It is neither sacriligious nor antireligious to say that each separate government in this country should stay out of the business of writing or sanctioning official prayers and leave that purely religious function to the people themselves and those the people choose to look to for religious guidance.
Notwithstanding the clarity and thoughtfulness of Black’s opinion, the decision by the Court was greeted with cries of outrage from members of Congress and much of the public.
The Court, however, did have some influential backers. At a news conference a few days afterward, the first question posed to President John F. Kennedy asked for his reaction to the school prayer decision. Kennedy, the nation’s first Roman Catholic president, said that he hoped people would support the Supreme Court, even if they disagreed with the decision, given the Court’s valuable role in preserving the country’s constitutional system.
And for those who do disagree, Kennedy said, “We have in this case an easy remedy, and that is to pray ourselves. And I would think it would be a welcome reminder to every American family that we can pray a good deal more at home, we can attend our churches with a good deal more fidelity, and we can make the true meaning of prayer much more important in the lives of all our children.”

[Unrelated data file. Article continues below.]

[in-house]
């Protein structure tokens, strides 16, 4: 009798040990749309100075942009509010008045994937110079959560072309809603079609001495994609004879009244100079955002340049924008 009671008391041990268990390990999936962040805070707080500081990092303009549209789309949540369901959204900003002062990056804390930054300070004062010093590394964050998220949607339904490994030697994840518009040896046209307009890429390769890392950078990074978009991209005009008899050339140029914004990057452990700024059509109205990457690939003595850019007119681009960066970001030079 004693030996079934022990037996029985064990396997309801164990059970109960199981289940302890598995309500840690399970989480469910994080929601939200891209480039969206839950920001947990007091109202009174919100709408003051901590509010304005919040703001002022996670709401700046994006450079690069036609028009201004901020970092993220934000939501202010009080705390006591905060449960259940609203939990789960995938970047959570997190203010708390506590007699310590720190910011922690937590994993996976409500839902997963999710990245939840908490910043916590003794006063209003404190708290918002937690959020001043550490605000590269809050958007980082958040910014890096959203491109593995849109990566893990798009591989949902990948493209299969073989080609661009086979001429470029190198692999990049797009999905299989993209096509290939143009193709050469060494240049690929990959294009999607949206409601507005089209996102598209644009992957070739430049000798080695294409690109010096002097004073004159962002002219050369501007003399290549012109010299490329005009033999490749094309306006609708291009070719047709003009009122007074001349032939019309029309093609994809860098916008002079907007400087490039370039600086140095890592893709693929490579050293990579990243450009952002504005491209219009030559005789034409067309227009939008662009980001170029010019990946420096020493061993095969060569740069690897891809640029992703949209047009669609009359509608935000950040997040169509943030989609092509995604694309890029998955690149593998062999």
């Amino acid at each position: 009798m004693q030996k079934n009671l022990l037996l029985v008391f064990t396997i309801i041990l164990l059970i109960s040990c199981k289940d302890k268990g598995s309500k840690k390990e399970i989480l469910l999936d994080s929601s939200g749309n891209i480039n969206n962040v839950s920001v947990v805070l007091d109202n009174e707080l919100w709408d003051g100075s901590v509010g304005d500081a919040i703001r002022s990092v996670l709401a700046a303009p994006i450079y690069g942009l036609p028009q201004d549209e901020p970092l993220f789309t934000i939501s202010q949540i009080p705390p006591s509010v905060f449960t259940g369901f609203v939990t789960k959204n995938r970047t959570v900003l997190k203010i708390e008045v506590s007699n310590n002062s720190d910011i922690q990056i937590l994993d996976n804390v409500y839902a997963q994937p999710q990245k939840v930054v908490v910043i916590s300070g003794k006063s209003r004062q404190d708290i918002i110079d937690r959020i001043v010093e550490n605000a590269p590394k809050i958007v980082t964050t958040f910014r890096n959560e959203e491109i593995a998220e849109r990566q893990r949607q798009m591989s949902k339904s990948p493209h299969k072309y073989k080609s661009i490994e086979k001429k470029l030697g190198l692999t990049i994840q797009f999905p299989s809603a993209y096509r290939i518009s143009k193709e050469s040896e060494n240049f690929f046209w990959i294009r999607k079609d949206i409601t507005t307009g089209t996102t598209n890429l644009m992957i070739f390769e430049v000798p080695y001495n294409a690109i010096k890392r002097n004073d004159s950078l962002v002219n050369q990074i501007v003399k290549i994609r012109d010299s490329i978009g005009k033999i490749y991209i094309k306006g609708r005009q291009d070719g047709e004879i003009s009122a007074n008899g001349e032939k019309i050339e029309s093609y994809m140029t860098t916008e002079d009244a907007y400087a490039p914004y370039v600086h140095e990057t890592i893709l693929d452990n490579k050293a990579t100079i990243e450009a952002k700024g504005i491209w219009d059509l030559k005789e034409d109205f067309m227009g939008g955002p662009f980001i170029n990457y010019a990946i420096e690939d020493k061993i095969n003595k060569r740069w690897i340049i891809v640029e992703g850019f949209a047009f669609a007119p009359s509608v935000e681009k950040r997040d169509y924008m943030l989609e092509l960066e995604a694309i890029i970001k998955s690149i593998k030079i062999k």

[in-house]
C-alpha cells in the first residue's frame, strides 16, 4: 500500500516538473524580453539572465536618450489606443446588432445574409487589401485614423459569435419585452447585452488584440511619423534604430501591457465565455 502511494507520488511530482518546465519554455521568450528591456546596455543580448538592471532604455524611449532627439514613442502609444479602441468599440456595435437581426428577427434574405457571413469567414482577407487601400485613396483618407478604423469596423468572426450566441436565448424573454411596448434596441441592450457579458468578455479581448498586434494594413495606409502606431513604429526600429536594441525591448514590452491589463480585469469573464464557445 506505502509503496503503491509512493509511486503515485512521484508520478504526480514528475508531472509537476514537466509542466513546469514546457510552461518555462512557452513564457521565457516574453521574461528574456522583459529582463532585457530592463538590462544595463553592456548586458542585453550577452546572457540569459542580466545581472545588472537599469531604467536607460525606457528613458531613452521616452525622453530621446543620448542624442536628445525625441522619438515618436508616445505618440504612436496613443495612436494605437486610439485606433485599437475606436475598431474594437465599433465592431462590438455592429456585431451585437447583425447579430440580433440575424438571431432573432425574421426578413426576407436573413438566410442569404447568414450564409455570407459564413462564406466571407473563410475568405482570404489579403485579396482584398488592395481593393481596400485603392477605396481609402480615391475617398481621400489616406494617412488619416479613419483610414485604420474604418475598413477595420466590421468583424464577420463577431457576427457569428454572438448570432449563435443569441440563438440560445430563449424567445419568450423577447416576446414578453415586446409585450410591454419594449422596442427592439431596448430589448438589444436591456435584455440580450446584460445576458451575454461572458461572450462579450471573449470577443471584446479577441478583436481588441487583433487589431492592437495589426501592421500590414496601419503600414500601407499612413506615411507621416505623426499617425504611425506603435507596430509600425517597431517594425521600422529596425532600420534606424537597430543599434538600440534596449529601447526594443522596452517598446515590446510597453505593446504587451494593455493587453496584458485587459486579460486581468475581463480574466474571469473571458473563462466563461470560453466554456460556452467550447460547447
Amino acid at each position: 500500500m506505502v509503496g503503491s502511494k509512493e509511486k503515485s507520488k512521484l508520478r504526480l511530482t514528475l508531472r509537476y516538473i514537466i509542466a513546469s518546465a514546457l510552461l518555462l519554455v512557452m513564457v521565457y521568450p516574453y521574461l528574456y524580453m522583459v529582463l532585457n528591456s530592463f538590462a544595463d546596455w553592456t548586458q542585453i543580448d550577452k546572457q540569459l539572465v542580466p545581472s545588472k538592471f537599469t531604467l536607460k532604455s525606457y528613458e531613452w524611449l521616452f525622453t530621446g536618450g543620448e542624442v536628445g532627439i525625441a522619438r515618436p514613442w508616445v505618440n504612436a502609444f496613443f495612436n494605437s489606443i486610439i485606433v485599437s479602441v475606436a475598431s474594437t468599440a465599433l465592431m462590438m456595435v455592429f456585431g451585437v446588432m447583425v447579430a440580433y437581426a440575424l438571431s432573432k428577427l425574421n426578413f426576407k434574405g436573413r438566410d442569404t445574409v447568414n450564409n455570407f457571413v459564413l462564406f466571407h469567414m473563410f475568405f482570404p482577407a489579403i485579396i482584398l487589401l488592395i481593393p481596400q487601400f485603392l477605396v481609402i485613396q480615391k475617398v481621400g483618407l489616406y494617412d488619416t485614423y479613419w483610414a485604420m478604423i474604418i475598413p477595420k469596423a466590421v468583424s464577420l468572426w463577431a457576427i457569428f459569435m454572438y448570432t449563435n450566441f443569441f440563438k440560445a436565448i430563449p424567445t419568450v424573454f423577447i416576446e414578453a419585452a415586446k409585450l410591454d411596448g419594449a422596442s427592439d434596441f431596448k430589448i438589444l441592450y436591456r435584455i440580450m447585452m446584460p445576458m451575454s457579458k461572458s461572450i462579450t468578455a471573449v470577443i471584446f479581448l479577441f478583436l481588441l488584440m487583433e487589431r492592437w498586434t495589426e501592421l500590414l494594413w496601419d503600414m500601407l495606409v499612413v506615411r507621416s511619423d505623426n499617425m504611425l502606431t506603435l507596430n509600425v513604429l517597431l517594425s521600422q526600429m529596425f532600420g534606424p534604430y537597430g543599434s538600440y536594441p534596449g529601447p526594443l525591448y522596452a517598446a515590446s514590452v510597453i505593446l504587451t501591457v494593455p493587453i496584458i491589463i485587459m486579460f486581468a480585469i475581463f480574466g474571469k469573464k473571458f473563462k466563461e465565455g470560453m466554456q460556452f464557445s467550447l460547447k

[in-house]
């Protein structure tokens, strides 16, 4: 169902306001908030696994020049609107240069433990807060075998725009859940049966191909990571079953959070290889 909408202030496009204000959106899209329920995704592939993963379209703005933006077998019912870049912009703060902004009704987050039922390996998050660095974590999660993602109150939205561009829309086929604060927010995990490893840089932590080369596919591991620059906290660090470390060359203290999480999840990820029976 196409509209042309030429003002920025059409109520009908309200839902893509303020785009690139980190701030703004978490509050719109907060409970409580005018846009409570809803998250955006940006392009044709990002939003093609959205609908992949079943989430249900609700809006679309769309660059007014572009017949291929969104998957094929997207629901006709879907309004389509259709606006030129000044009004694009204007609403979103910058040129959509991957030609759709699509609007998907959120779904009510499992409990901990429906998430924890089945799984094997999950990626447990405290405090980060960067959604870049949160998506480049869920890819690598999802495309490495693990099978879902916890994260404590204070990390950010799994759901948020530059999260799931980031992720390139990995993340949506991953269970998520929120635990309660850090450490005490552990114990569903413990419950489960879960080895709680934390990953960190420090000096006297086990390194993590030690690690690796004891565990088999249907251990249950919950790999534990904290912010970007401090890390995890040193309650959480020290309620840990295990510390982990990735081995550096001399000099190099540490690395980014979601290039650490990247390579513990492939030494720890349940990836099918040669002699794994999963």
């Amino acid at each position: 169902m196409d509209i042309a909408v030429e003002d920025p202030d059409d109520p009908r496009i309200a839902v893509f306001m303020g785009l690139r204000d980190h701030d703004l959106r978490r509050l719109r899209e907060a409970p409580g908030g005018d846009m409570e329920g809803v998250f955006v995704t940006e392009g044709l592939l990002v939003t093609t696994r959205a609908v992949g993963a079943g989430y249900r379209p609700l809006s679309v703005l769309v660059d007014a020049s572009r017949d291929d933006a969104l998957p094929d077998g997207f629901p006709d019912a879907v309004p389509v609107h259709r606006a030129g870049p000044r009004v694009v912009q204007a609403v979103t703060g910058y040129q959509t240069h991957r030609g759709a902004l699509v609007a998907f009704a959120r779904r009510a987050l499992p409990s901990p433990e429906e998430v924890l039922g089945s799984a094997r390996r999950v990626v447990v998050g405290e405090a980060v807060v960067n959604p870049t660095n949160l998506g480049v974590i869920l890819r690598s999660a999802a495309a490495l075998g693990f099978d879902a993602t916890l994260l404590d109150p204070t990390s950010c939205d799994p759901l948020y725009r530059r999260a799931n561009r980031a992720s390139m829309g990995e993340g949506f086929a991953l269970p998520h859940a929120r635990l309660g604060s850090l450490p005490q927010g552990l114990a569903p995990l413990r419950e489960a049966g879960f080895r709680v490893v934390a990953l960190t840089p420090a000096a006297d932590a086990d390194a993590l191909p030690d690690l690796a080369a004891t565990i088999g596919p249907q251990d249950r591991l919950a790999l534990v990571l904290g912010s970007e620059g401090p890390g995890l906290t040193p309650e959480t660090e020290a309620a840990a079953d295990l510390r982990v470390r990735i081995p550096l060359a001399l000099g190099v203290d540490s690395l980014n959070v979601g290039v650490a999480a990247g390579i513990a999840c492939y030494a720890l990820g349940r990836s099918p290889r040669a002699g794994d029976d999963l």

Frederick Lane is an expert witness, lecturer, and author who has appeared on The Daily Show with Jon Stewart, CNN, NBC, ABC, CBS, the BBC, and MSNBC. His next book will be People in Glass Houses: American Law, Technology, and the Right to Privacy (Beacon 2009). For additional information, please visit www.FrederickLane.com.